My Life And The Keyboards I’ve Loved And Lost

October 25, 2013
Olivetti typewriter

Olivetti

I’ve been around the block. I’ve loved and lost in my time.

My first was the Olivetti. I was just a boy, and she was such a mystery. I fumbled clumsily with her mature keys. Why in God’s name were they arranged in such a way? Would I ever learn to make her sing?

But she was patient, waiting for me without judgement on that desk in the bedroom. I touched her in such an innocent way. Oh, how the quick brown fox jumps over the lazy dog!

Later, in junior high, I met Selectric. She was stiff, formal and efficient. But what she lacked in passion, she made up for in speed. She taught me everything I know. She even introduced me to her home keys. Looking back, I’d say our relationship was electric.

As I grew up, things got more complicated, as things are wont to do. There was the awkwardly named Brother EP43. She (for I hope she was a she) offered a tantalizing glimpse of our dazzling, computerized future. She led me on, enticing me with her tiny electronic screen and her newfangled thermal paper that let her print without ink. What a tease.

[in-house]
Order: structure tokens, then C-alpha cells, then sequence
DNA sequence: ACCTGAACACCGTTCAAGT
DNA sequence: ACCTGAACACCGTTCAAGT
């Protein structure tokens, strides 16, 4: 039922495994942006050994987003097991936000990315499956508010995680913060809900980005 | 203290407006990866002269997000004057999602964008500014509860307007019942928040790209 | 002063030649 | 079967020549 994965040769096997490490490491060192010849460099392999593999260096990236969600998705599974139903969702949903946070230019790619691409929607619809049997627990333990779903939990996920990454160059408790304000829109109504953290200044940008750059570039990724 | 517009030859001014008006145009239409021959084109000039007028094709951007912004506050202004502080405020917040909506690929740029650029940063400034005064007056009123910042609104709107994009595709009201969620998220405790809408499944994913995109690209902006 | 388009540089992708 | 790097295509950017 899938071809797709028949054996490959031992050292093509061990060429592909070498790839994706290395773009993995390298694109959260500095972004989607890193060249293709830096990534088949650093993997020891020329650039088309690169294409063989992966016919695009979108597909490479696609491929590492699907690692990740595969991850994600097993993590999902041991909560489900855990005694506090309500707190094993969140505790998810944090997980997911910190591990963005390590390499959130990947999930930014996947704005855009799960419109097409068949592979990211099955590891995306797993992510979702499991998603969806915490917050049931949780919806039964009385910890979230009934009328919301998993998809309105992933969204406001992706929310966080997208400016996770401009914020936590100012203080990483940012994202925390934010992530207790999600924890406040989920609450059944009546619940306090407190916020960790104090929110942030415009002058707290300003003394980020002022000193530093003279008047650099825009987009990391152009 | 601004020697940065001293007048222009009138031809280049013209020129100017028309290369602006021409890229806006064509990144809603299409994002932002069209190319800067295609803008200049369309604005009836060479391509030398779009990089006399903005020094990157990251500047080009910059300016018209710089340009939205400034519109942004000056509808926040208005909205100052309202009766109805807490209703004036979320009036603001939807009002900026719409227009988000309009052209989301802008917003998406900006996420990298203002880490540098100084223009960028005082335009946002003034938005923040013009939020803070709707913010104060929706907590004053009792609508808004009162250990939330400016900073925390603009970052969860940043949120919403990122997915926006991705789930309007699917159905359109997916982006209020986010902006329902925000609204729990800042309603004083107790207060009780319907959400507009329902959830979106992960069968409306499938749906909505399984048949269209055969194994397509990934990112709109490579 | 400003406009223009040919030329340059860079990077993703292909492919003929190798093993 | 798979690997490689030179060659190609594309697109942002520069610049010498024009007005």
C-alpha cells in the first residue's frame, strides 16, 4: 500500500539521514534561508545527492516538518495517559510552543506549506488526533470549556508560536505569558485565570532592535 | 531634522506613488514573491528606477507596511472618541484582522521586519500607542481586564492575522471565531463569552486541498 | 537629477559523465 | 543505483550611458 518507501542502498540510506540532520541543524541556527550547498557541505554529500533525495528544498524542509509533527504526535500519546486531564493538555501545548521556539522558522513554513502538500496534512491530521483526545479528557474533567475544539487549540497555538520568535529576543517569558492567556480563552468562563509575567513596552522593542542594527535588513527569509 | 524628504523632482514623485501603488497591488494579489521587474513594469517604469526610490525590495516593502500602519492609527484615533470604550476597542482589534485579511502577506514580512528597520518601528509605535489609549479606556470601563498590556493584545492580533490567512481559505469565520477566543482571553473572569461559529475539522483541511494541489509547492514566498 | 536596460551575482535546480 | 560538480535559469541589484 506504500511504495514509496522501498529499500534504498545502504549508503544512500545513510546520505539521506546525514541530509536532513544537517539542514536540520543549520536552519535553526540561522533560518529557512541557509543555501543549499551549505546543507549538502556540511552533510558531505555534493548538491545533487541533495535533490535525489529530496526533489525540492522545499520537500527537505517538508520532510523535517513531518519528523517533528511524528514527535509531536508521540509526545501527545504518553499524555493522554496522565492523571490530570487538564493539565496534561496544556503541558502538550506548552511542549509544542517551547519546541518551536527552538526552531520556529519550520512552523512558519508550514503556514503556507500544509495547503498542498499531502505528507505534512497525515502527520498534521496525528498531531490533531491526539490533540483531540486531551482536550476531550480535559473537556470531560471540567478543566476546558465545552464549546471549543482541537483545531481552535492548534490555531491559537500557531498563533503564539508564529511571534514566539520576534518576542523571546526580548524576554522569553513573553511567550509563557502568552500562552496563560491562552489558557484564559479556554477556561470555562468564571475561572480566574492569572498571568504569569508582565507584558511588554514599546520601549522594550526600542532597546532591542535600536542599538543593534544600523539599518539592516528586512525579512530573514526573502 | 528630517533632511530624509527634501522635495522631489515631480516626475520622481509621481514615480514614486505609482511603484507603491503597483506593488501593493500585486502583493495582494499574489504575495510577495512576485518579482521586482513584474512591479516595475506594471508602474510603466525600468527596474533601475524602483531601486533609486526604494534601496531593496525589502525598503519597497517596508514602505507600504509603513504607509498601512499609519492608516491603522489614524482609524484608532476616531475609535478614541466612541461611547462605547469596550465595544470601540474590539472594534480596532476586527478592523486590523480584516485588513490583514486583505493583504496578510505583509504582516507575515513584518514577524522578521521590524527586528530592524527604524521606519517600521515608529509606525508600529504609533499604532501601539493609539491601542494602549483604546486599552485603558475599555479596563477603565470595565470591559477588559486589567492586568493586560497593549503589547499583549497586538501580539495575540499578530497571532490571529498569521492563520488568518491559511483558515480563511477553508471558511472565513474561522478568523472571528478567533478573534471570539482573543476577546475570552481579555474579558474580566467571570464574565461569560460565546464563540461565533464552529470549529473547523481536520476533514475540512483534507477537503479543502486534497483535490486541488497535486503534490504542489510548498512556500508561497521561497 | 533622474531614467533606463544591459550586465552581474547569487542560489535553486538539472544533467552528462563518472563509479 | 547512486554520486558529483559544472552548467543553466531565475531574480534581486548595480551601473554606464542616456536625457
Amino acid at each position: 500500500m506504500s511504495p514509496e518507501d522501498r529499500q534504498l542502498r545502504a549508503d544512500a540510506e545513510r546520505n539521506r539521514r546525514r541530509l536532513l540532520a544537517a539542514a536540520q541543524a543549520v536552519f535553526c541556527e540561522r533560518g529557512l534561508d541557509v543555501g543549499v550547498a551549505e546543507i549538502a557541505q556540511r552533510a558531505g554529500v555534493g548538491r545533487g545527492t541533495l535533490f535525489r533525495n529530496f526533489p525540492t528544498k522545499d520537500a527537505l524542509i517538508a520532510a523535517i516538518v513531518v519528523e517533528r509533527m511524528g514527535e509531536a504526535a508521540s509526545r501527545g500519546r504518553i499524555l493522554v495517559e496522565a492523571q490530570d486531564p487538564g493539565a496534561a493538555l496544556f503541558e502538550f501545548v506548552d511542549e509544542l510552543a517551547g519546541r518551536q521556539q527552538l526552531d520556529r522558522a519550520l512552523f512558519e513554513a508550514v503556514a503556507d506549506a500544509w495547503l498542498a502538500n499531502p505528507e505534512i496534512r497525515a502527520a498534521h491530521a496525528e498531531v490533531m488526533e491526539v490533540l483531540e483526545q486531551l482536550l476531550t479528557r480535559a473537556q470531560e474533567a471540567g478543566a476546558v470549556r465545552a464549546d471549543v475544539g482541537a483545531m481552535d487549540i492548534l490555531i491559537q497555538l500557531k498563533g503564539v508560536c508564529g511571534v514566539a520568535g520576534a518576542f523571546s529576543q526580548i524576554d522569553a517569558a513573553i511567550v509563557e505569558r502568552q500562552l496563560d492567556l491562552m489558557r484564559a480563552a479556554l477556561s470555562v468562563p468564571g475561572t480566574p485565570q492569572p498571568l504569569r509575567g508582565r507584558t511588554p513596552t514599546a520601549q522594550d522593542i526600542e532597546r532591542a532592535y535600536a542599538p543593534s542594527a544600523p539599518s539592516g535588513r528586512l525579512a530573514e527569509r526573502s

Then my first true love, who led me gingerly into the pleasures of the PC. The Apple IIe. All woman, her screen glowed with the same glorious green that enchanted Gatsby from across the bay. I became a man with Apple IIe. I wrote, I raged. I played “Castle Wolfenstein.”

But more mundane pursuits beckoned. At the college newspaper, I had my way with a real dumb belle — the Atex terminal. She had no brain, but she met my needs, if you know what I mean. Sometimes you take what you can get.

For a night out on the town, I called the Radio Shack TRS-80. Yes, she was a little thick (and a tad trashy), but she kept me on the move. We had an open relationship — she came with couplers that let us hook up with others any time we wanted. Lucky Pierre!

There have so many others since. Macintosh, Sony, Toshiba, Compaq … I can’t even remember all their names.

Those first few loves, though, are seared into my memory. I’ll never forget their touch.

IBM Selectric

IBM Selectric

Brother EP43

Brother EP43 [photo Typewriter Museum]

Apple IIe

Apple IIe [photo Vectronic’s Apple World]

Atex Terminal

Atex terminal [photo Winston-Salem Journal]

Radio Shack TRS-80

Radio Shack TRS-80

TRS-80 Couplers

TRS-80 Couplers